One of the detectors used in these old days was the Coherer (see this link.) "Discovered" more or less by French physicist Eduoard Branly in the 1890 and based on phenomenon observed by others, this device does not detect the presence of radio signals in the "conventional" way, but it goes from a high resistance state to a low resistance state in the presence of a radio signal - and then it needs to be "reset" (by mechanically tapping it) before it can detect again - a short of "one-shot" detector.
The most common type of detector (the "Branly" type) consists of metal filings located between two conductors, typically in a glass tube. As it turns out these filings can be different types of metals, often described as "imperfect" conductors", but one should not confuse this as meaning that these are "semiconductors" like diodes, but rather referring to (possibly) semi-oxidized bits of metal of various sorts.
Back in the heyday of the coherer - before it was made obsolete in 1907 with the advent of the crystal and electrolytic detectors (yes, the "crystal" detector was a vast improvement over the coherer, which tells you how "bad" it actually was!) the most common type of transmitter was the spark gap which emitted a short, high-energy repetitive burst of radio signal.
How, exactly, a coherer works is still not well understood even today, but it is believed that there may be some sort of "micro-welding" of the particles on the molecular level in the presence of an RF signal that causes them to form a path that will carry DC that, after detection, is then broken (literally!) by tapping the coherer, mechanically, with a device called a "de-coherer" that rearranges the particles within.
Making a coherer:
There are a number of articles to be found on making a coherer, but nothing terribly specific that I found on the rather short notice caused by my rush to build a coherer: The club meeting was later that evening and I was in a bit of a hurry to throw together the coherer at the last minute. I found a web page by Neil, the " http://sparkbangbuzz.com/ " that included a portion on making a coherer that said, in effect that about any sort of metal filing that he'd happened to use did work, at least after a fashion - although some things worked better than others.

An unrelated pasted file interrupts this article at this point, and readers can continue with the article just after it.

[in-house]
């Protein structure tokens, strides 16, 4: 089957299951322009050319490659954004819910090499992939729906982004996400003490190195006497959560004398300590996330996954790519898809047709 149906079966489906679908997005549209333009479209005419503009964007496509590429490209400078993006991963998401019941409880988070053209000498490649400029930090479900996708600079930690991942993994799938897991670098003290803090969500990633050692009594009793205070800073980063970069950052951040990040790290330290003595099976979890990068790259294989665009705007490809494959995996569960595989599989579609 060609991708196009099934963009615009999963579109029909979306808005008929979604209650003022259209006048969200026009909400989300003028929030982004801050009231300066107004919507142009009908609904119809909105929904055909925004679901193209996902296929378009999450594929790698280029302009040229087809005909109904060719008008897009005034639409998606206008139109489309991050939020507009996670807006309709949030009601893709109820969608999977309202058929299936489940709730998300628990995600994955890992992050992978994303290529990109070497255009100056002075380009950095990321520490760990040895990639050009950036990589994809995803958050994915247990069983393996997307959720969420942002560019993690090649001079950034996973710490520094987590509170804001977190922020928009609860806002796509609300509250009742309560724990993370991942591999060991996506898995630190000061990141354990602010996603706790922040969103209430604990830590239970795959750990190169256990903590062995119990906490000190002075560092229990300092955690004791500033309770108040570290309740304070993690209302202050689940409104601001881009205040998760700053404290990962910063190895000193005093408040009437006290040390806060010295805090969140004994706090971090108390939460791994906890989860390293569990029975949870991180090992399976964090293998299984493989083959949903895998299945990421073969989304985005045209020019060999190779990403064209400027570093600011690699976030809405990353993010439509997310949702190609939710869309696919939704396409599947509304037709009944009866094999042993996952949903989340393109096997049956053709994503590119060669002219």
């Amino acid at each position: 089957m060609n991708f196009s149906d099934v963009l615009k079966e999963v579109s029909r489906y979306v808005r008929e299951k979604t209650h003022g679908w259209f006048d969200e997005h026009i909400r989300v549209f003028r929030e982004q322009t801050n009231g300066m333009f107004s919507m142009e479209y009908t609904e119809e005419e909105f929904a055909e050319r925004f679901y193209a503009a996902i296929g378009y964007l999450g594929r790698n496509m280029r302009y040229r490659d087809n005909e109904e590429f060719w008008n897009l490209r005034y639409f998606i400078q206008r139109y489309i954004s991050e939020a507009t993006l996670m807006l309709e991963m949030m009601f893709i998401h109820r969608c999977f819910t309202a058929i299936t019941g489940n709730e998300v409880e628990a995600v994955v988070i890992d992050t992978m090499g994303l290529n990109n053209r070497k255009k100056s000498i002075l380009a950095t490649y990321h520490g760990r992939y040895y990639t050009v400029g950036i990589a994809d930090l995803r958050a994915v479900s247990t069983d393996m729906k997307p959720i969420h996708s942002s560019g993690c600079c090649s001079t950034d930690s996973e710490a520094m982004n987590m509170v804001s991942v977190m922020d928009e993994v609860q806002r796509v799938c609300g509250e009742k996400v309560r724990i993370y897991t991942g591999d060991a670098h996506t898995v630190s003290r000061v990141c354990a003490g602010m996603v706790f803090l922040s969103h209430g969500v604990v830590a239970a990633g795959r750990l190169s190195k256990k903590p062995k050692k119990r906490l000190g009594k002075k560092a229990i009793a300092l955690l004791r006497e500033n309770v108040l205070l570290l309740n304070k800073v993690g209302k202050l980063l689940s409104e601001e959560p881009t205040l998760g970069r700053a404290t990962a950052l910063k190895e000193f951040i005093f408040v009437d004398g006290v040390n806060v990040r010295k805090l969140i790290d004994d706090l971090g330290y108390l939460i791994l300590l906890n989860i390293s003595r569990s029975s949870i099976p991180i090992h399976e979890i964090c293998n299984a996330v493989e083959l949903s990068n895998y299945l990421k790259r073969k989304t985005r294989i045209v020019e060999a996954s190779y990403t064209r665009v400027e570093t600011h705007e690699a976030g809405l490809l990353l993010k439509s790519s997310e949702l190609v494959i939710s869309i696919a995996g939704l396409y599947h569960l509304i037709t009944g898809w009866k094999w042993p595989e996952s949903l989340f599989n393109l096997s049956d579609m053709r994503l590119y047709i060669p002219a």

So, I went to work.
A few weeks earlier I'd ordered some inexpensive 25mL glass burettes from American Science and Surplus and from one of these I cut up a few lengths, each about 2-3/4" (approx. 7cm) long using a diamond cutoff saw and flame-polished the sharp edges with a mapp-gas torch - but just enough to make it safe without causing the diameter to narrow.
Standing one of these the pieces of burette on a square of cardboard I placed a number of short pieces of flux-free, silver-bearing, lead-free plumbing solder and then, carefully (!) heated the glass with a propane torch. Since the burette was made from "Pyrex" type glass, it was not likely to shatter and soon, the molten solder filled the piece of glass - but it took 3-4 times before I managed to get it right: I either knocked it over or, in its liquid state, it would run out of a small gap in the bottom! Eventually, I managed to carefully press it against a paper towel to seal the bottom to keep it from leaking out and I soon had a "plug" of solder the same diameter as the inside of the glass burette!
After this had cooled I wrapped it in a paper towel and then proceeded to (carefully!) break free it from the glass burette by hitting it with a wrench, liberating the metal plug within. From that, I cut away the dross that had formed at what had been the top end and in the middle, cut it diagonally, polishing the two pieces with small needle files once I was done.
My first coherer, of the Branly type, made from a piece of a glass burette, solder, filings from contacts of
defunct circuit breakers and some epoxy! It works, but not very well!
At this point I had to reduce the diameter of these two pointed "slug" ends slightly so that they would fit easily into the other piece of burette that I'd cut: If I'd attempted to force it into either end of the burette piece, it would have surely shattered the glass! Once I had two pieces that I could slide into at least one end of the burette segment, I then soldered short pieces of wire to the flat sides of these two slugs using a very hot iron and pre-tinned wire with 60/40 solder: A bit of skill was required since I was soldering solder to solder!
Having done that I then set to "make" the filings that go in between the two electrode "plugs" that I'd just prepared. In other reading I'd found accounts that indicated that nickle-silver coins made good filings so I proceeded to attack the contacts of some defunct circuit breakers that I'd rounded up with some needle files. Working over a piece of white paper, after about 20 minutes and three pairs of contacts I had a nice pile of filings ready.